Launched by Drive Electric, a global philanthropic campaign promoting clean energy-powered transportation solutions, Leapfrogging to E-mobility Acceleration Partnership has donated US$1 million to 10 projects to increase adoption of electric vehicles in emerging markets, with the goal of eventually raising US$1 billion. for reason
Subsidies or tax exemptions have proven to be useful tools to encourage the adoption of EVs. In some states of Mexico, EV drivers are exempt from annual tax based on car value. In Vietnam, the government has exempted EVs from registration fees for three years, in addition to reducing the excise duty on smaller EVs to 3%.
As governments promote the construction of EV infrastructure and sign large-scale contracts, the global charging industry is poised to grow at a CAGR of 34.5% from 2022 to 2030.
The UAE, which has one of the largest charging station-to-vehicle ratios in the world, plans to increase the number of electric vehicles on the street to 42,000 by 2030.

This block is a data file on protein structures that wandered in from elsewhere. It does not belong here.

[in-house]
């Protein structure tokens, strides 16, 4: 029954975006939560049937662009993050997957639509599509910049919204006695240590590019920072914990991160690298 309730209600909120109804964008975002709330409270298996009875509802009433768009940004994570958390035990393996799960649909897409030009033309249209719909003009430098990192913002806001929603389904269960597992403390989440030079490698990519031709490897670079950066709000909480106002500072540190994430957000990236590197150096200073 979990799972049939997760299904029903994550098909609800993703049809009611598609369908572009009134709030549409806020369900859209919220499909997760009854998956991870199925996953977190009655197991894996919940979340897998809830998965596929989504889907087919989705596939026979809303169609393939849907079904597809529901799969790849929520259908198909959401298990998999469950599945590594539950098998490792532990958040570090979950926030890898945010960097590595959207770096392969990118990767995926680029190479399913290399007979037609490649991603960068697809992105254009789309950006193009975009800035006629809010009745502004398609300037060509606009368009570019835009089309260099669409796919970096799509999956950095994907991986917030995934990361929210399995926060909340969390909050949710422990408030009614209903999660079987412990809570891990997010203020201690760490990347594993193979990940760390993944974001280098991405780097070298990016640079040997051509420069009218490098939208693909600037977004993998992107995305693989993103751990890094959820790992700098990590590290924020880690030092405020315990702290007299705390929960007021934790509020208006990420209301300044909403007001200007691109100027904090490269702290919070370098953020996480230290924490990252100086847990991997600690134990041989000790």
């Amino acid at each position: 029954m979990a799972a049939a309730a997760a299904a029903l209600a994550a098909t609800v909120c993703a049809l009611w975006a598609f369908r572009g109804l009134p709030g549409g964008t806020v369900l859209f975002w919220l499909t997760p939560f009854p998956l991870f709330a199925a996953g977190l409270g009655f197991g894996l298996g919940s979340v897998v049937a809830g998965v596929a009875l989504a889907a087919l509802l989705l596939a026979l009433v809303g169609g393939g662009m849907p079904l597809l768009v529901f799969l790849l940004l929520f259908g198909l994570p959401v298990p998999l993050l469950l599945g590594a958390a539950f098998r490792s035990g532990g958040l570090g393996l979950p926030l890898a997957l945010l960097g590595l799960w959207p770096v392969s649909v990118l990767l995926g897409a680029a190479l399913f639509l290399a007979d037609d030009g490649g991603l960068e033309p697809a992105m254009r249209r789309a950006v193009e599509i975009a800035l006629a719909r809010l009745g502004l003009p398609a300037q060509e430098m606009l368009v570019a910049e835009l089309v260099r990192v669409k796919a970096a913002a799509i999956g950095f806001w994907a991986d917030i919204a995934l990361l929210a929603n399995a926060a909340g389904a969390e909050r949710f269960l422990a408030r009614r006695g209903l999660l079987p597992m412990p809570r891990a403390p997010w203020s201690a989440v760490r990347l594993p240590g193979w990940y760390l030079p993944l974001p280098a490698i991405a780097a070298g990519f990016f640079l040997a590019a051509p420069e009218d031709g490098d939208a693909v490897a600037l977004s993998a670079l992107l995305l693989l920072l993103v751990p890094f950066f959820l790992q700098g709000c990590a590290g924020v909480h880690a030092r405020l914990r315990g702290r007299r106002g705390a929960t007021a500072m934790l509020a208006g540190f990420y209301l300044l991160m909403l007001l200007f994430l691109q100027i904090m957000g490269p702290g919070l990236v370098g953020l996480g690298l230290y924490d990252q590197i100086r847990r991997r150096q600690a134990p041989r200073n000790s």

Dubai’s EV Green Charger initiative, ongoing since 2015, aims to increase the number of charging stations in the UAE to meet expected demand, with the number of chargers in the country standing at 325 as of August 2022.
In March 2022, the first EV and battery logistics center in MENA opened in Dubai’s Jebel Ali Free Zone. It is designed to support the regional circular economy for EVs by providing a space where batteries can be stored, repaired, recycled or processed.
Meanwhile, Egypt is offering private sector players a 40% stake in a new company set up to oversee pay-as-you-go charging stations, with a total of 3,000 charging stations, the first of which will open in Alexandria. and Cairo.
With Oxford Business Group
Other Popular Readings from Oilprice.com: